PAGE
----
General LHP Discussion / Re: Discussion on Thelema: RHP or LHP?
« on: January 22, 2018, 05:57:46 am »
I think getting hung up on the Solar nature of the religion clouds people by attributing moral qualities to the sun. The universe is neither good or bad, it just is. So the sun, the moon, the stars, humanity is neither good or bad. It just is.

Yup. And nothing changes the fact that the sun is a star just as much as any other star. A sun is merely a star with planets orbiting it. And even further, moonlight is nothing but sunlight bounced off a big rock. Moonlight is just sunshine-lite.

General LHP Discussion / Re: How do you treat your altar?
« on: January 19, 2018, 07:19:37 pm »
When I had the space, I kept one entire room devoted solely for ritual work, and that's where the altar was. Since having to downsize a bit ago, I now have half of a room curtained off with black curtains. That half of the room  contains the altar and accessories, and is never entered for any purposes besides rituals (or the occasional time I need to grab some item or book that was left in there from a previous ritual, or to check to make sure a cat hasn't fucked anything up if it managed to sneak into the room, etc.) I don't do external rituals near as regularly as in the past, but I still make it a point to keep the altar and its surrounding area sacred and special for when I do feel the need to utilize it.

General LHP Discussion / Re: Controversial topic: Armanen Runes.
« on: January 15, 2018, 01:30:57 pm »
I don't believe things need a long historical lineage to "work" at all, although it may lend some degree of inherent "power" to something if it does have such a lineage. A large part of what makes something magical or not is the importance your own psyche gives it. If one wanted to work with, say, Hylian script from the Zelda series or Tolkien's version of the Runes it would still "work" in some capacity, as those worlds are "real" in a mystical sense insofar as people make them "real."

Once upon a time, a LONG time ago, scripts such as Hebrew, Greek, Runic, etc were "new" things with no ancient lineage behind them. I'd imagine they still "worked" for magicians then as well. But I do think that once a thing has been viewed as magical and sacred by so many people for so long, the thing in and of itself has some sort of built-up "power" that it didn't have at first due to the accumulated thoughts and desires projected onto them from so many psyches over the ages. Perhaps also due to all that psychic energy STILL being focused on it from all those past psyches that are now disincarnate.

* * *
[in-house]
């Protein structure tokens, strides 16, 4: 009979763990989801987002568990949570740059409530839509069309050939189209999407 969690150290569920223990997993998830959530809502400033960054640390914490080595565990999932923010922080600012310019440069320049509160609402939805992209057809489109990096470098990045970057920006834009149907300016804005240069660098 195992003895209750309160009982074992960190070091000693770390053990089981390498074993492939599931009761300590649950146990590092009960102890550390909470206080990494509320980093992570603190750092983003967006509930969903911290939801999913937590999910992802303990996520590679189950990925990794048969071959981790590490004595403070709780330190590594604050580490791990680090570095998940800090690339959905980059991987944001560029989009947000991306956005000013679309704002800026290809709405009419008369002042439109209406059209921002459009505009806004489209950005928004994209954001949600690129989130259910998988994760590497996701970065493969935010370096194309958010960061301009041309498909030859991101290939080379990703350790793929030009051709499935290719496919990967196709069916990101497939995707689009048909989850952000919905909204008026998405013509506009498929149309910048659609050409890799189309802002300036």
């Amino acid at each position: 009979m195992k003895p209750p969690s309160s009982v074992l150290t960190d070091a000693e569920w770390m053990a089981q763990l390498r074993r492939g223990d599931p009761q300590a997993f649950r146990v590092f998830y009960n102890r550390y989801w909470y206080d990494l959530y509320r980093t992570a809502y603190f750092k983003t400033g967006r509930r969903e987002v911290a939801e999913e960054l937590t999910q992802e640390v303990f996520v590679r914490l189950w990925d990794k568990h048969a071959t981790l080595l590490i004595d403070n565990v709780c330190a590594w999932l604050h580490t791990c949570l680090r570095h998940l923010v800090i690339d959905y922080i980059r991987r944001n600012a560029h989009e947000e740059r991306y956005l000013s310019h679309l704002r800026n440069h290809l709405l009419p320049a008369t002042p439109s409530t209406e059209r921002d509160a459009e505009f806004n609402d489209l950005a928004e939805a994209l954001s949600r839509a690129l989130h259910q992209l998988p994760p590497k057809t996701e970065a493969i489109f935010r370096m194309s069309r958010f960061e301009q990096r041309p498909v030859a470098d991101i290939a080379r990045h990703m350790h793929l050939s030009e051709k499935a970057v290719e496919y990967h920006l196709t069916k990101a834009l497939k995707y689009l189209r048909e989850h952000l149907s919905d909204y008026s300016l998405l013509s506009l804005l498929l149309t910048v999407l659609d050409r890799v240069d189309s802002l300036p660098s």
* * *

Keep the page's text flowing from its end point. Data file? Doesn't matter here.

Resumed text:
Science / Re: Compiled Scientific Evidence in favor of the "Paranormal"
« on: January 05, 2018, 10:37:26 pm »
Contact with the Other World: The Latest Evidence as to Communication with the Dead by James H. Hyslop, Ph.D, LL.D (1919)

^^One of a series of exhaustive books on the topic of survival of personality after death by the now generally forgotten/ignored Dr. James Hyslop. Although he's nothing resembling a major figure in the field today, I can't understand why. You'd be hard-pressed to find a more thorough, serious, and scientific proponent of survival from back in the day than this guy.

His theory on how communication between incarnate and disincarnate psyches probably really works is beautiful and compelling, too. He calls it "the pictographic method," and is expounded upon pretty damn thoroughly in a previous work, Life After Death: Problems of the Future Life and its Nature (1918) as well, which ya can read here:

Unlike the first book linked in this post (which is a sort of overview of the topic, including theory and evidence), Life After Death is pretty much all theory on HOW communication works, and not focused on cataloging of evidence on whether or not it happens at all. He's pretty blunt about the reason for that though: 

“I do not propose here to discuss the evidence for a life beyond the grave. The possibility of it was discussed because I wished to remove the usual philosophical objections to it in order to refer merely to the evidence for its being a fact. That evidence consists of two classes of facts. (1) The uniform experience of the race from the earliest times which has given rise to its religions and belief in another life. (2) The recorded results of observation and experiment by the various Societies for Psychical Research. It is the latter facts which have given credibility to human experience and tradition generally, after eliminating the influence of the imagination and superstition that had attached itself to these legends. Tylor’s Primitive Culture shows that the universal existence of the same ideas among savages widely distributed and separated from each other and without any possible connections points unmistakably to experiences which the Societies for psychical research have verified as unquestionable facts. I have published in Science and a Future Life, and in Psychic Research and the Resurrection summaries of the scientific evidence for survival after death, and Mr. Frederic W. H. Myers in his Human Personality and its Survival of Bodily Death has collected a mass of evidence pointing in the same direction. Hence with the accumulated evidence of survival I shall not produce any quantity of it in this volume. I shall treat the hypothesis of survival as scientifically proved. I here make no concessions whatever to the skeptic. He shall be treated as so far behind the times that he can safely be ignored."